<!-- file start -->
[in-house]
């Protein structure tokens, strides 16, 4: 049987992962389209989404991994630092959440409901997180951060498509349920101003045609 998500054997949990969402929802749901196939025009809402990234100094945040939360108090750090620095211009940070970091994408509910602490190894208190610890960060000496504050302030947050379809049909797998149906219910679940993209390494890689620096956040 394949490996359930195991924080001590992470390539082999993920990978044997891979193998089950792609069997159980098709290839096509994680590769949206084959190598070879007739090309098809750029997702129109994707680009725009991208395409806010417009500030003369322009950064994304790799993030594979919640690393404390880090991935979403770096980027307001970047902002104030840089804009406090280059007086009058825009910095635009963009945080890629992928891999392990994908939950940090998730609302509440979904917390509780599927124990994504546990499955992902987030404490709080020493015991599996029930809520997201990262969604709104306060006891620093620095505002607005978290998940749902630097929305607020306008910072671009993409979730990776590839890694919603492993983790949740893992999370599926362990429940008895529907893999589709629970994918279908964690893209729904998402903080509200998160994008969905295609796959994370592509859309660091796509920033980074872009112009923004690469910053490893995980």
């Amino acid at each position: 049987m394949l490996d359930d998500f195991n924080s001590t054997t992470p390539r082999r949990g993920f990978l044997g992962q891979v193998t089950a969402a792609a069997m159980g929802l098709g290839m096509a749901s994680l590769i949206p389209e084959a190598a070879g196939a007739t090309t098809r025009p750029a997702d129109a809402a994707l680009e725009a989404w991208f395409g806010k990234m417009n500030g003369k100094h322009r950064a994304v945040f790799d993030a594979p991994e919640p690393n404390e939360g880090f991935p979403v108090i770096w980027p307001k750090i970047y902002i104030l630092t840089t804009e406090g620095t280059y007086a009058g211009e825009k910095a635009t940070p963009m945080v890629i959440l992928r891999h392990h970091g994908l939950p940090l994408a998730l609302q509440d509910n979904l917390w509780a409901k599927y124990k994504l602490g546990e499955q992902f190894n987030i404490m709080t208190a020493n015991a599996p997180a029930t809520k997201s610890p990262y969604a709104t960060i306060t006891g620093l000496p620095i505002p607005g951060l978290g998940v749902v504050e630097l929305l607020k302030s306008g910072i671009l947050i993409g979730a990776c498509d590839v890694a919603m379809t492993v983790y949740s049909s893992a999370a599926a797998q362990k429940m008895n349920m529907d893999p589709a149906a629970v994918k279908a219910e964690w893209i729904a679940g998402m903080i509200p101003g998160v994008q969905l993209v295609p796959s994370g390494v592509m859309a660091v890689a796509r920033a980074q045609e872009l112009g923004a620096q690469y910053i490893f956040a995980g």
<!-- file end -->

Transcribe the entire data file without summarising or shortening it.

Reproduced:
[in-house]
């Protein structure tokens, strides 16, 4: 049987992962389209989404991994630092959440409901997180951060498509349920101003045609 998500054997949990969402929802749901196939025009809402990234100094945040939360108090750090620095211009940070970091994408509910602490190894208190610890960060000496504050302030947050379809049909797998149906219910679940993209390494890689620096956040 394949490996359930195991924080001590992470390539082999993920990978044997891979193998089950792609069997159980098709290839096509994680590769949206084959190598070879007739090309098809750029997702129109994707680009725009991208395409806010417009500030003369322009950064994304790799993030594979919640690393404390880090991935979403770096980027307001970047902002104030840089804009406090280059007086009058825009910095635009963009945080890629992928891999392990994908939950940090998730609302509440979904917390509780599927124990994504546990499955992902987030404490709080020493015991599996029930809520997201990262969604709104306060006891620093620095505002607005978290998940749902630097929305607020306008910072671009993409979730990776590839890694919603492993983790949740893992999370599926362990429940008895529907893999589709629970994918279908964690893209729904998402903080509200998160994008969905295609796959994370592509859309660091796509920033980074872009112009923004690469910053490893995980």
């Amino acid at each position: 049987m394949l490996d359930d998500f195991n924080s001590t054997t992470p390539r082999r949990g993920f990978l044997g992962q891979v193998t089950a969402a792609a069997m159980g929802l098709g290839m096509a749901s994680l590769i949206p389209e084959a190598a070879g196939a007739t090309t098809r025009p750029a997702d129109a809402a994707l680009e725009a989404w991208f395409g806010k990234m417009n500030g003369k100094h322009r950064a994304v945040f790799d993030a594979p991994e919640p690393n404390e939360g880090f991935p979403v108090i770096w980027p307001k750090i970047y902002i104030l630092t840089t804009e406090g620095t280059y007086a009058g211009e825009k910095a635009t940070p963009m945080v890629i959440l992928r891999h392990h970091g994908l939950p940090l994408a998730l609302q509440d509910n979904l917390w509780a409901k599927y124990k994504l602490g546990e499955q992902f190894n987030i404490m709080t208190a020493n015991a599996p997180a029930t809520k997201s610890p990262y969604a709104t960060i306060t006891g620093l000496p620095i505002p607005g951060l978290g998940v749902v504050e630097l929305l607020k302030s306008g910072i671009l947050i993409g979730a990776c498509d590839v890694a919603m379809t492993v983790y949740s049909s893992a999370a599926a797998q362990k429940m008895n349920m529907d893999p589709a149906a629970v994918k279908a219910e964690w893209i729904a679940g998402m903080i509200p101003g998160v994008q969905l993209v295609p796959s994370g390494v592509m859309a660091v890689a796509r920033a980074q045609e872009l112009g923004a620096q690469y910053i490893f956040a995980g």